As another young man died in police custody early this week in Kerala, fingers are being pointed at the shortcomings of the Left Front government in disciplining its men in uniform, even as it criticises police atrocities elsewhere in the country, especially the cow belt. B. Sreejith, 26, of Varappuzha in Kochi, died a day after he underwent a major surgery in a private hospital for intestinal injuries he had suffered, allegedly due to police torture. Policemen in mufti had picked him up from home late Friday night following the suicide of a neighbour. Police had booked Sreejith and ten others on charges of abetment to suicide and rioting. The policemen didn’t produce any arrest warrant while hauling him up from bed and kicking him, as his mother and wife pleaded for mercy. According to reports, the youth died shortly after the state Human Rights Commission’s acting chairman P. Mohan Das visited Sreejith at the hospital Monday morning on receipt of a complaint from the victim’s wife about alleged custodial torture by the Varappuzha police.

“The youth’s wife gave us a statement that she had witnessed policemen torturing her husband and that he was denied food and water and even treatment for two days. There is gross violation of basic human rights,” the Commission said in a statement. The death of Sreejith, father of a three-year-old daughter, at the hands of the police comes days after Chief Minister Pinarayi Vijayan had called upon his forces to “behave ideally” while dealing with the public. Inaugurating the delegates’ meeting held as part of the 30the annual state conference of the Kerala Police Officers Association in Kottayam on Thursday, Pinarayi, who also holds the home portfolio, had said, “Behaviour of the police is an important factor. Police should behave well, which is not in the police station alone, but also while dealing with the public all the time.”

It seems that the Chief Minister’s advice has fallen on deaf ears, as Sreejith has become victim number 13 to die following police brutality after the Left Front came to power less than two years ago. Criminalisation and politicisation of the police force in the state go hand in hand. The state government has prepared a data about its police officers, following instructions from the High Court. As per the data, 1,129 police officers are accused in criminal cases. The figure was 654 in 2015. Another 475 have joined the gang. The accused include officers in the rank of deputy SPs and CIs. Crimes include torture, rape, bribery and dealing in narcotics. No action has been taken against any of these officers and all of them continue to remain in their respective positions. Many of them have found favour with the new political masters.

A classic case is that of ADGP Tomin J. Thachankary—facing many criminal charges—who was posted at the police headquarters last June to keep a tab on the movements of the then DGP, T.P. Senkumar, who was at loggerheads with the Chief Minister. Responding to a petition moved against Thachankary’s appointment, the Kerala High Curt had issued an interim order to the state government then. The actions of the government had been called into question on the ground people holding high public offices should not have controversial credentials, the court had said. Nothing happened and Thachankary continues to be one of the most favourite of the present government. Most of the policemen found involved in criminal activities become pliable instruments in the hands of their political bosses. Suspension is just eyewash to fool the public. After six months, the suspended officer is quietly given the same post or even a higher one.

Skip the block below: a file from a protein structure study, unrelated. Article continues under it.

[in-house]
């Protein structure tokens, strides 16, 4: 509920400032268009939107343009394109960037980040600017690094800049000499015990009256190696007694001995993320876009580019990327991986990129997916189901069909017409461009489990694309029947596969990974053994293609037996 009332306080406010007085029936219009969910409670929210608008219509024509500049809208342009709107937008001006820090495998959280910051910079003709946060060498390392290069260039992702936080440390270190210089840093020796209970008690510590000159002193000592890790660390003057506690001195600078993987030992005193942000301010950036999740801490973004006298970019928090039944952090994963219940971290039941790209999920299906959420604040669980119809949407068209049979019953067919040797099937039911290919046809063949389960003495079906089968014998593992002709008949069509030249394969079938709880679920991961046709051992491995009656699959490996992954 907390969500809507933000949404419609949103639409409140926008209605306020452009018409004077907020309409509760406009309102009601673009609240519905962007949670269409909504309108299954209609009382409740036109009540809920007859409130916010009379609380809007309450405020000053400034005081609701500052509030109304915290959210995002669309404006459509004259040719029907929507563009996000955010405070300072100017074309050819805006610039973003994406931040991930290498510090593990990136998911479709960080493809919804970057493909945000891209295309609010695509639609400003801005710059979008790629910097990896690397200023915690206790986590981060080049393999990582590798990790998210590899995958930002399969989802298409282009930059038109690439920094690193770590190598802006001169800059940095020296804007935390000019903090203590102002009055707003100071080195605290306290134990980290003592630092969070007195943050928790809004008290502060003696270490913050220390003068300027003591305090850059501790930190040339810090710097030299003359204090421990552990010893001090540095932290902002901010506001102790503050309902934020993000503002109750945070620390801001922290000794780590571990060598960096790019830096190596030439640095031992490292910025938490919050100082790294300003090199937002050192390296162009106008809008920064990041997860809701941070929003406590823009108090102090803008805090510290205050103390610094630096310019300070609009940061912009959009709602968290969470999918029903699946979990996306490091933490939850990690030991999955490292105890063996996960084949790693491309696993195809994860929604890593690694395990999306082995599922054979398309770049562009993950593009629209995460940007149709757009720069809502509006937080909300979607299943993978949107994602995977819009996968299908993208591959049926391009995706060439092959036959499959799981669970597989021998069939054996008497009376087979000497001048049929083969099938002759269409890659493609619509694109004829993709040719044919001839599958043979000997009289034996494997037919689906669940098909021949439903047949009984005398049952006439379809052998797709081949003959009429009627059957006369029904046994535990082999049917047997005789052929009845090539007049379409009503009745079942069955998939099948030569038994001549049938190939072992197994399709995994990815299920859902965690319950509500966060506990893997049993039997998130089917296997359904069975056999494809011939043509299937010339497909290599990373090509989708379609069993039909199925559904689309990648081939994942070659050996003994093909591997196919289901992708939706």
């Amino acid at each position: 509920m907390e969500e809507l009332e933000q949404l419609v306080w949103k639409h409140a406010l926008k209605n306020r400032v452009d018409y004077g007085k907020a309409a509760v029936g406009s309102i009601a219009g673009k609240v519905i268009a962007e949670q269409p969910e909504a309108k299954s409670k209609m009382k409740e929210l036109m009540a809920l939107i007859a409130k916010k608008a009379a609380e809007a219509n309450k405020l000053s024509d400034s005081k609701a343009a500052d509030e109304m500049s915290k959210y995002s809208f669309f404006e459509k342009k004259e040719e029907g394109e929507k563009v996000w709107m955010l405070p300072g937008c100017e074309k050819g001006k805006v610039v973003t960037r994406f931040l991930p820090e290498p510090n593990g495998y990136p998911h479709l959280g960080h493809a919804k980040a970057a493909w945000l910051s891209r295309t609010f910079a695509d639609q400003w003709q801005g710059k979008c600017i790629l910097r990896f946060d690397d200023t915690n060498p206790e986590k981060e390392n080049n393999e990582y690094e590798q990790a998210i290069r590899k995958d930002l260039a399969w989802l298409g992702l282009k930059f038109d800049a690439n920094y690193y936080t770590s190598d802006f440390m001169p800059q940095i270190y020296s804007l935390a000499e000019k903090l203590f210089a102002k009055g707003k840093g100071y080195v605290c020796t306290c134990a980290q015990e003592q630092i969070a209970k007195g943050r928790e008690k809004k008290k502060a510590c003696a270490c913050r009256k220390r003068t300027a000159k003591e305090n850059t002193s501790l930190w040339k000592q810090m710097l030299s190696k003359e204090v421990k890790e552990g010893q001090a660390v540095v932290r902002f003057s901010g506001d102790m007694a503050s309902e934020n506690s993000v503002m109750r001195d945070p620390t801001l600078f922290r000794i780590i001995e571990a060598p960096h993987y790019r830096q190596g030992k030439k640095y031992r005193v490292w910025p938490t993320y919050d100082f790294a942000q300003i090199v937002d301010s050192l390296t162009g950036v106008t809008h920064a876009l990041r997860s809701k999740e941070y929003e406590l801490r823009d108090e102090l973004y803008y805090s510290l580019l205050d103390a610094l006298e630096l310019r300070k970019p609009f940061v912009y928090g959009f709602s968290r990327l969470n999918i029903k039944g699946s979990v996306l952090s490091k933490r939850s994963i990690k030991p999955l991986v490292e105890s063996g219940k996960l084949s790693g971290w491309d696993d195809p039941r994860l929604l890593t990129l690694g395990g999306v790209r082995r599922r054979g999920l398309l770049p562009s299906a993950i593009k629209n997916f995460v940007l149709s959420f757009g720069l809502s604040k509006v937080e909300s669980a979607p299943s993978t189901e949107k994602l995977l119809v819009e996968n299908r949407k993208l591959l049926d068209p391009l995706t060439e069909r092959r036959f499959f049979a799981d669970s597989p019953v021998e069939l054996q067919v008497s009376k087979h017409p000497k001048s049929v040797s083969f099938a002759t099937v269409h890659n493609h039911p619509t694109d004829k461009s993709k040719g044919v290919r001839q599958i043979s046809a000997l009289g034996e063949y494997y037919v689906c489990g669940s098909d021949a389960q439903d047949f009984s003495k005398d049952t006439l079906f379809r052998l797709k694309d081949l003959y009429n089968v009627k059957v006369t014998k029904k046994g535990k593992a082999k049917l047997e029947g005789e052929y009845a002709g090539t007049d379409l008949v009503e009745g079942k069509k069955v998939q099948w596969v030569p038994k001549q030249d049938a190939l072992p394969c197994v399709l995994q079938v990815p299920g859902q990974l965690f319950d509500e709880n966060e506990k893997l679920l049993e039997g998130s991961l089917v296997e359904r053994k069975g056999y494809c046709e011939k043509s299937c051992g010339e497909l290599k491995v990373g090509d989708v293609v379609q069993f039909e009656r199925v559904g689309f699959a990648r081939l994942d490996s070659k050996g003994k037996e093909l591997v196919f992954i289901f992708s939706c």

Politicisation of police always gets a pre-eminent position whenever the Left comes to power. Most of the postings in the force are decided by party functionaries of respective areas. Say for example no police officer can continue in his post in volatile Kannur without the consent of CPM’s district secretary. This was not the case during the opposition UDF government. The presence of able and honest police officers during that time had reflected in the fall of political murders in the area. However, things changed with the taking over of the police force by the present DGP, Loknath Behra, who is said to be close to the Chief Minister. During his tenure so far, Kannur has witnessed over a dozen murders.

Each time something goes wrong, the Chief Minister would be too eager to defend his police chief and the force in the state Assembly. He has done it umpteen times, including lapses on the part of the police in investigating the rape of a prominent film star. It is always others to blame or the constant refrain of party functionaries is that “this is not our policy”. But no one spells out what actually the policy of the Left government is, regarding the functioning of the police force. Initially, the blame was on the “saffronisation” of police force. Now it has shifted to those in uniform out to “discredit the Pinarayi Vijayan government”.

There are enough indications that the local CPM leadership is trying to cover up the case by just suspending a few officers, while the real culprits get away. Shockingly, the Crime Branch IG’s report says there is no evidence of police torture. Policemen on duty are only accused of denying food and prompt medical facility to a dying Sreejith. Indications are that like all other lock-up murders in the past, inquiry into Sreejith’s murder too will be conducted by the department itself. That will ensure no action against any of those criminals in the force who murdered Sreejith in cold blood.


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